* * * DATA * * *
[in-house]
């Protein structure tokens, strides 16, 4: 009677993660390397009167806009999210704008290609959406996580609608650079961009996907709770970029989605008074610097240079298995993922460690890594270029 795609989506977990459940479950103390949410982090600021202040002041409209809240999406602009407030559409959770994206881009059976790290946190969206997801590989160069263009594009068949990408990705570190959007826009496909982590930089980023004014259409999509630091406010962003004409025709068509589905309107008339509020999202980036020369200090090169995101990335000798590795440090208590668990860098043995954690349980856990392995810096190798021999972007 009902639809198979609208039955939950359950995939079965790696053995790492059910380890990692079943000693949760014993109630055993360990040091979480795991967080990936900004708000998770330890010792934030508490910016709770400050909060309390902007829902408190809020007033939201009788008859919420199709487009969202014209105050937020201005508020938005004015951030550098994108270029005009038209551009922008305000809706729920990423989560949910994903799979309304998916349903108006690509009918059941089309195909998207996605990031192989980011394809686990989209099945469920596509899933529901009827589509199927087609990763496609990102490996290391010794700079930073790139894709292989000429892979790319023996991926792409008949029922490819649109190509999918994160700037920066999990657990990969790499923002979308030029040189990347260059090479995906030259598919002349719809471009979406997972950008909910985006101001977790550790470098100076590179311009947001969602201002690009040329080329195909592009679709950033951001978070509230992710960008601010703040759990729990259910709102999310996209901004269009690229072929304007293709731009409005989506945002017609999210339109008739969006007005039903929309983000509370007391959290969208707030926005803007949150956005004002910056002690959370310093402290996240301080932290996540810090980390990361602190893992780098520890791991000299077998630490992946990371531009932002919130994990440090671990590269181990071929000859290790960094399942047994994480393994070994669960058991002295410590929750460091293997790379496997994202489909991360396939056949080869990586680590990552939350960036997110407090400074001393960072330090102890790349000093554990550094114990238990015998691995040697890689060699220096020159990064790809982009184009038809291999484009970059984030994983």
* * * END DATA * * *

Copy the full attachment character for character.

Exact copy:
[in-house]
């Protein structure tokens, strides 16, 4: 009677993660390397009167806009999210704008290609959406996580609608650079961009996907709770970029989605008074610097240079298995993922460690890594270029 795609989506977990459940479950103390949410982090600021202040002041409209809240999406602009407030559409959770994206881009059976790290946190969206997801590989160069263009594009068949990408990705570190959007826009496909982590930089980023004014259409999509630091406010962003004409025709068509589905309107008339509020999202980036020369200090090169995101990335000798590795440090208590668990860098043995954690349980856990392995810096190798021999972007 009902639809198979609208039955939950359950995939079965790696053995790492059910380890990692079943000693949760014993109630055993360990040091979480795991967080990936900004708000998770330890010792934030508490910016709770400050909060309390902007829902408190809020007033939201009788008859919420199709487009969202014209105050937020201005508020938005004015951030550098994108270029005009038209551009922008305000809706729920990423989560949910994903799979309304998916349903108006690509009918059941089309195909998207996605990031192989980011394809686990989209099945469920596509899933529901009827589509199927087609990763496609990102490996290391010794700079930073790139894709292989000429892979790319023996991926792409008949029922490819649109190509999918994160700037920066999990657990990969790499923002979308030029040189990347260059090479995906030259598919002349719809471009979406997972950008909910985006101001977790550790470098100076590179311009947001969602201002690009040329080329195909592009679709950033951001978070509230992710960008601010703040759990729990259910709102999310996209901004269009690229072929304007293709731009409005989506945002017609999210339109008739969006007005039903929309983000509370007391959290969208707030926005803007949150956005004002910056002690959370310093402290996240301080932290996540810090980390990361602190893992780098520890791991000299077998630490992946990371531009932002919130994990440090671990590269181990071929000859290790960094399942047994994480393994070994669960058991002295410590929750460091293997790379496997994202489909991360396939056949080869990586680590990552939350960036997110407090400074001393960072330090102890790349000093554990550094114990238990015998691995040697890689060699220096020159990064790809982009184009038809291999484009970059984030994983």